As he was pondering the particular play of light on the grain of the highly polished tabletop, a shadow moved into his peripheral vision. One of the guards, a man named Emun, was approaching. The guards of the haram were in a unique position: They were, in most ways, subordinate to the residents they guarded, so they spoke in polite tones, made requests rather than demands, and would usually do whatever was asked of them. At the same time, they were in charge of keeping the men in their place—generally not a hard job. Who would want to escape the lap of luxury, after all? But it was known that, if pushed, the guards would muster force to keep order, which lent an edge to all their interactions with their charges.

Elin finished his bite and looked up, inviting Emun to address him.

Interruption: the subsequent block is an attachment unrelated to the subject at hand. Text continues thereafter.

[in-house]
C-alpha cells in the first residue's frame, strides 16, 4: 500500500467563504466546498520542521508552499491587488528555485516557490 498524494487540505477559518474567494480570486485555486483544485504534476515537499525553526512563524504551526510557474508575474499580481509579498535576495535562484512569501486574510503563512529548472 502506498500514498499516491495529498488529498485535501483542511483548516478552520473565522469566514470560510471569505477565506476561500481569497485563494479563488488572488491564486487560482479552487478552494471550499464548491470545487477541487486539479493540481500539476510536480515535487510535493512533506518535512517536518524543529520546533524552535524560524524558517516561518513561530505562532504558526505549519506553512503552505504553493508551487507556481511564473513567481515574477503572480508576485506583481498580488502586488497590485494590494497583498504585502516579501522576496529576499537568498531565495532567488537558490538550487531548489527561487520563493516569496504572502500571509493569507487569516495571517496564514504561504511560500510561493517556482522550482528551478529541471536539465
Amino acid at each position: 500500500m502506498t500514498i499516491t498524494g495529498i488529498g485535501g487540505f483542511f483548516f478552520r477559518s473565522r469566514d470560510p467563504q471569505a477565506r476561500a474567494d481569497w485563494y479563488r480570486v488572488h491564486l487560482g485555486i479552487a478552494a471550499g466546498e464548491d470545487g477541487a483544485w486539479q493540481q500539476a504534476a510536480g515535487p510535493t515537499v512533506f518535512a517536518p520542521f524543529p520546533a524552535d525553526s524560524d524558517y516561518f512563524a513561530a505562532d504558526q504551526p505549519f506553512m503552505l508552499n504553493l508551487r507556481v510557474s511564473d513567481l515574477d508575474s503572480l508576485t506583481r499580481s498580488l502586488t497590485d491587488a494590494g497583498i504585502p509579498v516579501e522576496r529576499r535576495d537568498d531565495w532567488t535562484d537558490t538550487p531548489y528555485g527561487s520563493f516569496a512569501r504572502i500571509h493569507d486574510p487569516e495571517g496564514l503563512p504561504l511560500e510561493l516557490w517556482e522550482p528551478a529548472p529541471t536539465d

“I’ve got something for you to do after breakfast,” he said. “A new resident who needs some cleaning up.”

“A new resident? To our wing?”

Elin was used to being assigned chores considered beneath the more favored men of the haram, but this was unusual. His wing was inhabited by the twenty-one- to thirty-year-olds. They had all entered the haram as children, as soon as they’d been found by The Dragon’s collectors, or ceded by their parents. New arrivals had trickled in through their younger years, a few carefully hidden late arrivals into their early teens, but it had been nearly a decade since anyone had joined the group Elin had grown up with.

“Yep.” Emun cut his thoughts short. “City guard found him skulking around the palace walls and assumed he was an escapee, but we’ve never seen him before. He’s The Dragon’s now, of course. Pretty rough around the edges though. Weird accent, needs a scrub and a shave. See what you can do. Jurah will have him waiting for you outside the baths after you’re done here.”